Monterey Pelagic Birding Trip

I took another pelagic birding trip in Monterey Bay, and had a FANTASTIC time! We saw some fabulous birds (although I only saw one new species, so I’m still a few short of 500), but what I enjoyed even more was the other wildlife. The short version: I saw 31 species of birds, including the much-coveted Xantus’ murrelet; 3 species of pinnipeds, 4 cetacean species (including breaching!!! humpback whales), a leatherback turtle (rare!), and some fish and jellyfish. Keep reading for the long version, with pictures.This trip was my birthday present from Kevin and Connor (a really cool present, by the way), and Kevin had booked a hotel for me, as well, so I drove most of the way to Monterey on Thursday, spending the night in Watsonville. I was up and out by 6.00 a.m. on Friday, for a 7.30 departure (not such an unholy hour, all things considered – we left much earlier last time I took a pelagic trip).We saw several birds at the docks, as well as sea lions and a couple of otters (CUTE!). There were tons of birds and sea lions on the breakwater, as well, and in this area we saw some of the birds that stay near the shore – pelicans, pigeon guillemots (pretty!), Heermann’s gulls, cormorants, and, funnily enough, a couple of great egrets standing on kelp out in the bay.The weather was perfect for birding (although not for photography) – a layer of high overcast which turned everything grey – much easier to spot birds against than the brilliant blue and sparkliness of the ocean under a sunny sky. Plus we didn’t have a lot of glare with which to contend, although it means my photos are kind of flat. (In addition to my own photos, I’m including some photos taken by another member of our boat trip, Don Doolittle). Once we got further out, we spotted some of the truly ocean-going birds – thousands and thousands of sooty shearwaters, pink-footed shearwaters in abundance, as well as some birds seen in smaller numbers. One of my favorites is the black-footed albatross – they’re SO huge, you can see them coming from a long distance away. We had several follow the boat during the day, and land near the boat, giving us some really great views.Black-footed Albatross:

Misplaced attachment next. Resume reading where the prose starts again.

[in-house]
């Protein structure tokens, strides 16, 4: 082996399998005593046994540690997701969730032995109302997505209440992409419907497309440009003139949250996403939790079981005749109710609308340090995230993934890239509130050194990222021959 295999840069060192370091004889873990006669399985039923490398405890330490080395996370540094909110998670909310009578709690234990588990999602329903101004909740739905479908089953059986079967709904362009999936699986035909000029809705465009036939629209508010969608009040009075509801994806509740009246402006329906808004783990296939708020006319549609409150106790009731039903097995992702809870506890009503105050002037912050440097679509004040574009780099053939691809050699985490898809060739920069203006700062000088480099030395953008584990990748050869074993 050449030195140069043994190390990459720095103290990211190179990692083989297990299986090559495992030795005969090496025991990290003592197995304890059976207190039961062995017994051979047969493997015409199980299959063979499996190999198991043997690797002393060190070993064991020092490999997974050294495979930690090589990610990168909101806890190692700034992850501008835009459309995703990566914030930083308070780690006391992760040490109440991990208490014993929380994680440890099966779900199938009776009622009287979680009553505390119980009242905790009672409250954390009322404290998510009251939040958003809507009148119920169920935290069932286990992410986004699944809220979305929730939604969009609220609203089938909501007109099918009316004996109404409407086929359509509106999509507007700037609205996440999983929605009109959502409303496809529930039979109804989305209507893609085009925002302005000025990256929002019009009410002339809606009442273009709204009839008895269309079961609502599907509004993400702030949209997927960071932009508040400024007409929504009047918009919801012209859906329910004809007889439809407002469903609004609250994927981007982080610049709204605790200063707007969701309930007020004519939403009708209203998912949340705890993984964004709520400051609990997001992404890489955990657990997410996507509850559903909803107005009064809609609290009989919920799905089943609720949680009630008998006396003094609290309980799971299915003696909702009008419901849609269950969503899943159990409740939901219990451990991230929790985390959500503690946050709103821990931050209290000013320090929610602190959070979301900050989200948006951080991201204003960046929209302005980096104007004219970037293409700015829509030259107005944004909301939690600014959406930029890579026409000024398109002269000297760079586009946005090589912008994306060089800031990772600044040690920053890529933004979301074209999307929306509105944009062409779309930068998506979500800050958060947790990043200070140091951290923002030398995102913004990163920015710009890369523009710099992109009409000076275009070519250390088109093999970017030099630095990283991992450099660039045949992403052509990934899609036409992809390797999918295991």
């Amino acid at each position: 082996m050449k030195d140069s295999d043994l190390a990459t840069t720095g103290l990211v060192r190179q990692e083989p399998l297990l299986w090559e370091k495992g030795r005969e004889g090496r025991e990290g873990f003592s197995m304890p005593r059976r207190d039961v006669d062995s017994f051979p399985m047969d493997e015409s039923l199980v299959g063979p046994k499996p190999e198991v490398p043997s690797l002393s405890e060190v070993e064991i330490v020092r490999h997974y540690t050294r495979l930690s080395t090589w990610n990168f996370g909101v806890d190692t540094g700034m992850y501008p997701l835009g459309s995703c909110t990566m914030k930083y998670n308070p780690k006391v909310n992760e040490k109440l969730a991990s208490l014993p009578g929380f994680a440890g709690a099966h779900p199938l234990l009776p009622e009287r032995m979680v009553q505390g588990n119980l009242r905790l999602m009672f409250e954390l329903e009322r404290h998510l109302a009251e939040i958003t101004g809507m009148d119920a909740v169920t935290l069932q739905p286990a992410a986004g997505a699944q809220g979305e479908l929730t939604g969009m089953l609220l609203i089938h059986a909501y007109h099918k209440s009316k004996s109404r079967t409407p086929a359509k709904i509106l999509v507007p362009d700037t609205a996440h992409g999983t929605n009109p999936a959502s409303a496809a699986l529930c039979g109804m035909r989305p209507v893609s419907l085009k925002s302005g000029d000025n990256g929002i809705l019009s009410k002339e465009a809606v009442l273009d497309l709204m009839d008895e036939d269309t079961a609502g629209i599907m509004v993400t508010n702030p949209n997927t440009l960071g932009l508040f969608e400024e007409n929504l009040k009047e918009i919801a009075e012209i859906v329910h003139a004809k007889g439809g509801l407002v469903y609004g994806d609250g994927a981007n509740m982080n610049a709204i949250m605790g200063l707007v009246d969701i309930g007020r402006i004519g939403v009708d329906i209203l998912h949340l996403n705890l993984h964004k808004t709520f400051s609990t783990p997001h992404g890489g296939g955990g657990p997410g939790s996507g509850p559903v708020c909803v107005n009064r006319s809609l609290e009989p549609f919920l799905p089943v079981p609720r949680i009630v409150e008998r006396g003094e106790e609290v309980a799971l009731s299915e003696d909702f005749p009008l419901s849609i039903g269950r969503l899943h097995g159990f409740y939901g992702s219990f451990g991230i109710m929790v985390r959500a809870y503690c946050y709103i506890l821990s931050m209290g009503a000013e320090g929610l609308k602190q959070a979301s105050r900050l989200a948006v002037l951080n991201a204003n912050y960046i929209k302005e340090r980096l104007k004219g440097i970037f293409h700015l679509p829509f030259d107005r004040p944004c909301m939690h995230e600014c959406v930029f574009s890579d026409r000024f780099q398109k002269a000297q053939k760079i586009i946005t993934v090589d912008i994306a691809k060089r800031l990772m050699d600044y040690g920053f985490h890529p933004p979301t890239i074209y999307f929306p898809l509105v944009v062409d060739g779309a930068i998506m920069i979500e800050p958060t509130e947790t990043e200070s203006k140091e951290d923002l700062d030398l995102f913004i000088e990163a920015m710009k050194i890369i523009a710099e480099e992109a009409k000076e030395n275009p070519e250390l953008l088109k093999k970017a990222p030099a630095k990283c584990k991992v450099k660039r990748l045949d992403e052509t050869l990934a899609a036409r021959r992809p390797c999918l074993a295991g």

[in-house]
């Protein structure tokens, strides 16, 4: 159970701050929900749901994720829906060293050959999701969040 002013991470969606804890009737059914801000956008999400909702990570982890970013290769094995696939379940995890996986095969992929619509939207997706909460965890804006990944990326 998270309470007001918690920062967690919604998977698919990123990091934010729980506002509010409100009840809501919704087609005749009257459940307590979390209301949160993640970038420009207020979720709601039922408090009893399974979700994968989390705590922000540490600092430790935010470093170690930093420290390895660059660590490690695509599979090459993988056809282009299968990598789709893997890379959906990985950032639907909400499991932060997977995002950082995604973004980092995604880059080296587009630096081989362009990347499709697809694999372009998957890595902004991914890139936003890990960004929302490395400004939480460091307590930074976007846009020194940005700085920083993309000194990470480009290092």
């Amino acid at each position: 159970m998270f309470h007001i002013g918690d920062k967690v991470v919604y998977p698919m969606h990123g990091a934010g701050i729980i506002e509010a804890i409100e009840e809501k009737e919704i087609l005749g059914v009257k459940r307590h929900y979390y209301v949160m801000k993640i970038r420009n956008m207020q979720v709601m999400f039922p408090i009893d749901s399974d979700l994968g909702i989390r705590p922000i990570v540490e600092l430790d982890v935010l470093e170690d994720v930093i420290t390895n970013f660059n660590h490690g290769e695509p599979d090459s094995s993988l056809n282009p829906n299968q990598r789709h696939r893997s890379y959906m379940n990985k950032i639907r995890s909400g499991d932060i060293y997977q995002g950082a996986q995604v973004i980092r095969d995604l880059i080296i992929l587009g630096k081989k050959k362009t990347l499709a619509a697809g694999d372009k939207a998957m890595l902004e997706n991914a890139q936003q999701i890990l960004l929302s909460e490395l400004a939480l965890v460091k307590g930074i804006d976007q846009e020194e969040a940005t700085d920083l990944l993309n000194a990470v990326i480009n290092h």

My other favorites were the gorgeous Sabine’s gulls, the South Polar skua, which gave us a great show as it flew around the boat several times, at close range. I also loved seeing father/chick pairs of common murres (I always think of them as guillemots, which is what they’re called in Europe) – apparently at this time of the year, it’s the fathers that stay with the chicks, teaching them to survive on the ocean. So we saw several pairs of adult and juvenile birds. Really cool. I don’t have any other bird pictures, though, as my camera really isn’t suited for wildlife photography – I’d need lots more optical zoom for that. 😀My single lifebird for the day was Xantus’ Murrelet, a bird which is apparently highly sought-after in this area. It’s recently been placed on California’s protected species list, and there are people who go out on dozens of boat trips hoping to see one, and never do. So, this was a cool bird to find (and we saw three; a lone bird, and later a pair).My favorite parts of the day were watching the other wildlife we found. Yeah, the birds are cool, and I love them, but seeing the turtle and the cetaceans really made me feel HAPPY. The first ones of the day were Dall’s Porpoise, which I’d not seen before. They came and rode the bow of the boat for several minutes, which is just SO much fun! I was going to take pictures, but pulled out my camera to find I hadn’t put a flash card in. So, I stayed to watch them, figuring I’d worry about pictures of other things later. I didn’t have to wait long before some Pacific White-sided Dolphins came along – we saw several groups throughout the day, and more often than not, two or three of them would venture over and bowride for a few minutes. I think these were some of my happiest moments of the day. I lovelovelove watching these animals play with the boat, especially when I’m hanging over the bow about 8 feet above the dolphins – I could even see their blowholes open and close when they came up for air. COOL! Pacific White-sided Dolphins:
Leatherback Turtle. Photo credit: Don Doolittle
Leatherback Turtle. Photo credit: Don Doolittle